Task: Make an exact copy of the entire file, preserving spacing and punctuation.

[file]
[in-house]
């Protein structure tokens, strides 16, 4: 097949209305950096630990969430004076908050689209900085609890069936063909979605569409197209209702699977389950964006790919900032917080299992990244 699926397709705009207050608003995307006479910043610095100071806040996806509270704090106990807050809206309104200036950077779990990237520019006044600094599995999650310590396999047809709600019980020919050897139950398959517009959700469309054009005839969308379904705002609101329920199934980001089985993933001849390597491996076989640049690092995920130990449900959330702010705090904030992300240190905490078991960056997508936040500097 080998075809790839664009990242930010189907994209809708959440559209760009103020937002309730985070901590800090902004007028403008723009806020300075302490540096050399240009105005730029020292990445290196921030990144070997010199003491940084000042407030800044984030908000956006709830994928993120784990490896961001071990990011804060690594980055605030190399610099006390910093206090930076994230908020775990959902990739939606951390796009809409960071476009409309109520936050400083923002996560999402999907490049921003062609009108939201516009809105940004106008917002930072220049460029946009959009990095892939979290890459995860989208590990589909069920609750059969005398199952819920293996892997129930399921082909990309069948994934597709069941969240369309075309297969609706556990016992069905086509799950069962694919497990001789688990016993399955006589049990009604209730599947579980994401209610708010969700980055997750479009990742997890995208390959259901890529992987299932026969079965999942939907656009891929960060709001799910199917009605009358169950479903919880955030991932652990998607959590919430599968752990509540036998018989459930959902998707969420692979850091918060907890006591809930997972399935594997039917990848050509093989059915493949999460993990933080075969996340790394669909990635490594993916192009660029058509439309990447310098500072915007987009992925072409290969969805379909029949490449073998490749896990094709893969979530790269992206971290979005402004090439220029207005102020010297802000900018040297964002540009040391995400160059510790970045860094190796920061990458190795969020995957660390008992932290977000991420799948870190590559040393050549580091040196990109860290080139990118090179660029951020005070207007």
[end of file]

[in-house]
């Protein structure tokens, strides 16, 4: 097949209305950096630990969430004076908050689209900085609890069936063909979605569409197209209702699977389950964006790919900032917080299992990244 699926397709705009207050608003995307006479910043610095100071806040996806509270704090106990807050809206309104200036950077779990990237520019006044600094599995999650310590396999047809709600019980020919050897139950398959517009959700469309054009005839969308379904705002609101329920199934980001089985993933001849390597491996076989640049690092995920130990449900959330702010705090904030992300240190905490078991960056997508936040500097 080998075809790839664009990242930010189907994209809708959440559209760009103020937002309730985070901590800090902004007028403008723009806020300075302490540096050399240009105005730029020292990445290196921030990144070997010199003491940084000042407030800044984030908000956006709830994928993120784990490896961001071990990011804060690594980055605030190399610099006390910093206090930076994230908020775990959902990739939606951390796009809409960071476009409309109520936050400083923002996560999402999907490049921003062609009108939201516009809105940004106008917002930072220049460029946009959009990095892939979290890459995860989208590990589909069920609750059969005398199952819920293996892997129930399921082909990309069948994934597709069941969240369309075309297969609706556990016992069905086509799950069962694919497990001789688990016993399955006589049990009604209730599947579980994401209610708010969700980055997750479009990742997890995208390959259901890529992987299932026969079965999942939907656009891929960060709001799910199917009605009358169950479903919880955030991932652990998607959590919430599968752990509540036998018989459930959902998707969420692979850091918060907890006591809930997972399935594997039917990848050509093989059915493949999460993990933080075969996340790394669909990635490594993916192009660029058509439309990447310098500072915007987009992925072409290969969805379909029949490449073998490749896990094709893969979530790269992206971290979005402004090439220029207005102020010297802000900018040297964002540009040391995400160059510790970045860094190796920061990458190795969020995957660390008992932290977000991420799948870190590559040393050549580091040196990109860290080139990118090179660029951020005070207007």